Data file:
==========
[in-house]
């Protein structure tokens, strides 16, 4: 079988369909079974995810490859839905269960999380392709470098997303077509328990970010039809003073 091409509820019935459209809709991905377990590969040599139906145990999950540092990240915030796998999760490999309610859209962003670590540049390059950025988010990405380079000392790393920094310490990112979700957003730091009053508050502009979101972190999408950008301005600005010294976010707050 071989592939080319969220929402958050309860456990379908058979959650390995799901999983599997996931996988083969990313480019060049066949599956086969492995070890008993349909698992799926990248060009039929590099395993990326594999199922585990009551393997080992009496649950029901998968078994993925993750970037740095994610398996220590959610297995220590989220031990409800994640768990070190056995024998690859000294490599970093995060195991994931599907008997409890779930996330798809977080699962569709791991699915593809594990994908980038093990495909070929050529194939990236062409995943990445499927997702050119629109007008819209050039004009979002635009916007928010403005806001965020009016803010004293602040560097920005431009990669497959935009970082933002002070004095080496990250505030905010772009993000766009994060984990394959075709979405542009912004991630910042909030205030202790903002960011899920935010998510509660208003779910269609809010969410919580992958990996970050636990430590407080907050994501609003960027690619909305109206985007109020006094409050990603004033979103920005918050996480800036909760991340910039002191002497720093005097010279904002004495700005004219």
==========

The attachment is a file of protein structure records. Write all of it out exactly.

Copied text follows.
[in-house]
């Protein structure tokens, strides 16, 4: 079988369909079974995810490859839905269960999380392709470098997303077509328990970010039809003073 091409509820019935459209809709991905377990590969040599139906145990999950540092990240915030796998999760490999309610859209962003670590540049390059950025988010990405380079000392790393920094310490990112979700957003730091009053508050502009979101972190999408950008301005600005010294976010707050 071989592939080319969220929402958050309860456990379908058979959650390995799901999983599997996931996988083969990313480019060049066949599956086969492995070890008993349909698992799926990248060009039929590099395993990326594999199922585990009551393997080992009496649950029901998968078994993925993750970037740095994610398996220590959610297995220590989220031990409800994640768990070190056995024998690859000294490599970093995060195991994931599907008997409890779930996330798809977080699962569709791991699915593809594990994908980038093990495909070929050529194939990236062409995943990445499927997702050119629109007008819209050039004009979002635009916007928010403005806001965020009016803010004293602040560097920005431009990669497959935009970082933002002070004095080496990250505030905010772009993000766009994060984990394959075709979405542009912004991630910042909030205030202790903002960011899920935010998510509660208003779910269609809010969410919580992958990996970050636990430590407080907050994501609003960027690619909305109206985007109020006094409050990603004033979103920005918050996480800036909760991340910039002191002497720093005097010279904002004495700005004219």